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Political Philosophy Workshop系列第五讲

发布日期:2017-03-13  来源:中山大学哲学系(珠海)  作者:中山大学哲学系(珠海)  阅读次数:


主讲人:Andreas Kalyvas(美国新学院副教授)
主持:Jun-Hyeok Kwak(中山大学教授)

Political Philosophy Workshop (V)
Organizer: Department of Philosophy (Zhuhai),Sun Yat-sen University
Topic: Rethinking the Relationship between Republicanism and Liberalism
Speaker: Andreas Kalyvas (Associate Professor, The New School,USA)
Moderator: Jun-Hyeok Kwak (Professor, Sun Yat-sen University)
Time: Mar. 16th, 16:00pm
Venue: R106, No.13 Administrative Building of Department of Philosophy (Zhuhai), SYSU
In Liberal Beginnings: Making a Republic for the Moderns (2008) Ira Katznelson and I argued that the political doctrine of liberalism originated within modern republican discussions of politics and law.  We claimed that as republican thinkers sought to respond and adapt to the historical, social, economic, and intellectual transformations of a political modernity in the making they inaugurated a distinct political and constitutional discourse animated by a new set of formative liberal principles. 
This claim had a clearly polemical aim: to challenge one dominant approach, both historiographical and normative, which propagated a binary historical, methodological, and normative scheme, placing the two political traditions in stark opposition to one another. 
We rejected the view that republicanism and liberalism emerged from different well-springs, two incommensurate vocabularies that developed in rivalry, as a false antagonism.  Instead, we argued that political liberalism burst from the shell of a republican chrysalis. 
Our claim that republicanism transmuted into liberalism had also a critical intent. We sought to question some tendencies in contemporary liberal theory and political philosophy and allude to alternative possibilities, or at least, to open up spaces for a radical rethinking of liberalism - its history, its character, its normative aspirations, and its prospects.  At the time, we described one alternative in terms of a rich, thick, historically grounded, sociologically sensitive, and institutionally oriented understanding to guide modern politics.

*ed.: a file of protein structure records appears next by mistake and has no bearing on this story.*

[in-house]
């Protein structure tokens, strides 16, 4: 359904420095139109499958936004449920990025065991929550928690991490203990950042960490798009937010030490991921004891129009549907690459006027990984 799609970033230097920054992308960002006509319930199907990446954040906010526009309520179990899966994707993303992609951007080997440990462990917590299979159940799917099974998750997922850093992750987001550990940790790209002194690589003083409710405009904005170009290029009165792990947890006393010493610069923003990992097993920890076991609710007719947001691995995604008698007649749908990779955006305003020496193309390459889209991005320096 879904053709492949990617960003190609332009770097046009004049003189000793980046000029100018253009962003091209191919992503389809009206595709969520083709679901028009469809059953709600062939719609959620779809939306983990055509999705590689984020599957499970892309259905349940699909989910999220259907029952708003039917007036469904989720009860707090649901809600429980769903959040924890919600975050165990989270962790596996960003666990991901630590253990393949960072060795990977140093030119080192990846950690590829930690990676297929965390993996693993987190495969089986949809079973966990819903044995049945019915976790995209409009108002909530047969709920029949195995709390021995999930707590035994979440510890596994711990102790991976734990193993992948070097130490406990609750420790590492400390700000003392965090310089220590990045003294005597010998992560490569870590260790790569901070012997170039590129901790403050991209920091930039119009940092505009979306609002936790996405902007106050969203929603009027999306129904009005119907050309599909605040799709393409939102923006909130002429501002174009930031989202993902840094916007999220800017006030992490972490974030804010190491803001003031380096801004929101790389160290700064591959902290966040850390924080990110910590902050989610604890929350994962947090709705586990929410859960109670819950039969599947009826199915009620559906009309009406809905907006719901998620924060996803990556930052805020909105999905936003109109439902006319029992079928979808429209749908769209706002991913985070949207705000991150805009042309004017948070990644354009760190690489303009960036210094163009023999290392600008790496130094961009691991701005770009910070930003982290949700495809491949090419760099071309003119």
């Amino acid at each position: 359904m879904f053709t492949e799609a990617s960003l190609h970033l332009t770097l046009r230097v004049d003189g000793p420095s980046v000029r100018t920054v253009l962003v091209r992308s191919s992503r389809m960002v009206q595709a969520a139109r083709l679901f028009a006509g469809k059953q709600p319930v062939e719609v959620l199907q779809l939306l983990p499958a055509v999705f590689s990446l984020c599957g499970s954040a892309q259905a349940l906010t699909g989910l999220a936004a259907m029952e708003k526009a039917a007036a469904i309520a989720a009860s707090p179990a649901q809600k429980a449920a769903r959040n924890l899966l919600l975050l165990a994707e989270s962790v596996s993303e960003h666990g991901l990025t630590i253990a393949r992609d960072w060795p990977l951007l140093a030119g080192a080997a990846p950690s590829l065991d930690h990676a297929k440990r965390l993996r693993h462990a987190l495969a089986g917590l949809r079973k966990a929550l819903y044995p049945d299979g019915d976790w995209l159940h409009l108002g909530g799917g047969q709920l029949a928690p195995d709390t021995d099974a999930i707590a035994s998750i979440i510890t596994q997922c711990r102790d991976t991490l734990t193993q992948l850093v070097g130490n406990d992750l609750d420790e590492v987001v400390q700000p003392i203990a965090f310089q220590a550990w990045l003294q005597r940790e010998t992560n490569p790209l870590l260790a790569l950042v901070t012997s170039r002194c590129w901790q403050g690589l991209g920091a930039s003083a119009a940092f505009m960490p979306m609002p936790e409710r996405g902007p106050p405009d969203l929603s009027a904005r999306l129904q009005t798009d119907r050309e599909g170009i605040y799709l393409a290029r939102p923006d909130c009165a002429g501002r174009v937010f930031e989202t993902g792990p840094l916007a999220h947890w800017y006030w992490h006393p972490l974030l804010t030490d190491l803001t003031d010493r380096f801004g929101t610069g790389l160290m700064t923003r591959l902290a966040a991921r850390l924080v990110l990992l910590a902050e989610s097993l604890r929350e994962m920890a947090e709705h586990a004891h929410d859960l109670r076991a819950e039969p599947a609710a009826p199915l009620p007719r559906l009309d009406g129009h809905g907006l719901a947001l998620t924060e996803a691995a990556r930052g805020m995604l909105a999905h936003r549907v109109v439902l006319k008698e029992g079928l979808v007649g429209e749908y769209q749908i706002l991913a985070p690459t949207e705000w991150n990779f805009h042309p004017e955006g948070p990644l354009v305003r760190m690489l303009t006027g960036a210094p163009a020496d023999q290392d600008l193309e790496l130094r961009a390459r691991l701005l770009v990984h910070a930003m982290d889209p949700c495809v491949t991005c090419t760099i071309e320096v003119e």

Finally, this rethinking allowed us to reflect more systematically on the broader question of modernity and politics, on the modern political imaginary.  After all, as we asserted, the liberal invention of politics occurred in the attempt to create a modern republic, a republic suited for specifically modern conditions. 
Liberalism was the effect of this concerted effort to become modern.  Liberal Beginnings, therefore, consists of these three main lines of inquiry, three general claims, and my presentation will revisit and reconsider them, first in light of some critical responses it provoked and second, in relation to certain themes and questions that were not sufficiently explored at the time, mainly those associated with democracy, colonialism, international law, and socialism. This revision concludes with some preliminary and tentative reflections on liberalism in the context of the particular challenges it faces today.



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